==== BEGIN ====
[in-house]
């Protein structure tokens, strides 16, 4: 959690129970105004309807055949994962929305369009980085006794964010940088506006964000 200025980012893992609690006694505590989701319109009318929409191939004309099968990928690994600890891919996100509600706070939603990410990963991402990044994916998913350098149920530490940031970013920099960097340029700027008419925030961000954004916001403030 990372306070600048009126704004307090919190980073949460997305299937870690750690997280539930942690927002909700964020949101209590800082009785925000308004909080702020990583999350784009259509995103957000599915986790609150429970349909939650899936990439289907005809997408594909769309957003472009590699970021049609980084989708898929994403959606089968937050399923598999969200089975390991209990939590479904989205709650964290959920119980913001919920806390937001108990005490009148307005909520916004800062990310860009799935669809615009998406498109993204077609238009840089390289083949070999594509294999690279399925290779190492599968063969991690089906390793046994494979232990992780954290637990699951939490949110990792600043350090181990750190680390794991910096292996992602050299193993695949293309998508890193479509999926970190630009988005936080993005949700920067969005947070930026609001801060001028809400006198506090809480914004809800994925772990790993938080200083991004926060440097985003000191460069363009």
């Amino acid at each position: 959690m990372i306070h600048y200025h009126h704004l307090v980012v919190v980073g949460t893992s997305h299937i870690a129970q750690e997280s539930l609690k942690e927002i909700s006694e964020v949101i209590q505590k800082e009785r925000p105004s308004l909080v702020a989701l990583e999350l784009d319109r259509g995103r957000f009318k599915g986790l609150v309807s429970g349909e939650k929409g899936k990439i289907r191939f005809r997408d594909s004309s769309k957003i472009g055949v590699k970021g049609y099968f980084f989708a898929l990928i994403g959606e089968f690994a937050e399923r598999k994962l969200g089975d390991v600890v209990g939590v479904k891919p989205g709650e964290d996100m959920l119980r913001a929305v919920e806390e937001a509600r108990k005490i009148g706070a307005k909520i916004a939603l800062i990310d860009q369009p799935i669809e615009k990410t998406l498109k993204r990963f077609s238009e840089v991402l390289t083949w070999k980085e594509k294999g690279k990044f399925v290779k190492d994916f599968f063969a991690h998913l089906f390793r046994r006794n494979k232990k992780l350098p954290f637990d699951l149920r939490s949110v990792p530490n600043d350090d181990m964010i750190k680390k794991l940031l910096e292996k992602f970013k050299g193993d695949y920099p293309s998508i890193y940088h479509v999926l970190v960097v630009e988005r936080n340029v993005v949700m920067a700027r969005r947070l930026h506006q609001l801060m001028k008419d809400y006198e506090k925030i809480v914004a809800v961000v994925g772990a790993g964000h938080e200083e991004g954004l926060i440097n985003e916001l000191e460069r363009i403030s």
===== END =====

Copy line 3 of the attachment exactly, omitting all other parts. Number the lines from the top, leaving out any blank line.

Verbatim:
């Amino acid at each position: 959690m990372i306070h600048y200025h009126h704004l307090v980012v919190v980073g949460t893992s997305h299937i870690a129970q750690e997280s539930l609690k942690e927002i909700s006694e964020v949101i209590q505590k800082e009785r925000p105004s308004l909080v702020a989701l990583e999350l784009d319109r259509g995103r957000f009318k599915g986790l609150v309807s429970g349909e939650k929409g899936k990439i289907r191939f005809r997408d594909s004309s769309k957003i472009g055949v590699k970021g049609y099968f980084f989708a898929l990928i994403g959606e089968f690994a937050e399923r598999k994962l969200g089975d390991v600890v209990g939590v479904k891919p989205g709650e964290d996100m959920l119980r913001a929305v919920e806390e937001a509600r108990k005490i009148g706070a307005k909520i916004a939603l800062i990310d860009q369009p799935i669809e615009k990410t998406l498109k993204r990963f077609s238009e840089v991402l390289t083949w070999k980085e594509k294999g690279k990044f399925v290779k190492d994916f599968f063969a991690h998913l089906f390793r046994r006794n494979k232990k992780l350098p954290f637990d699951l149920r939490s949110v990792p530490n600043d350090d181990m964010i750190k680390k794991l940031l910096e292996k992602f970013k050299g193993d695949y920099p293309s998508i890193y940088h479509v999926l970190v960097v630009e988005r936080n340029v993005v949700m920067a700027r969005r947070l930026h506006q609001l801060m001028k008419d809400y006198e506090k925030i809480v914004a809800v961000v994925g772990a790993g964000h938080e200083e991004g954004l926060i440097n985003e916001l000191e460069r363009i403030s």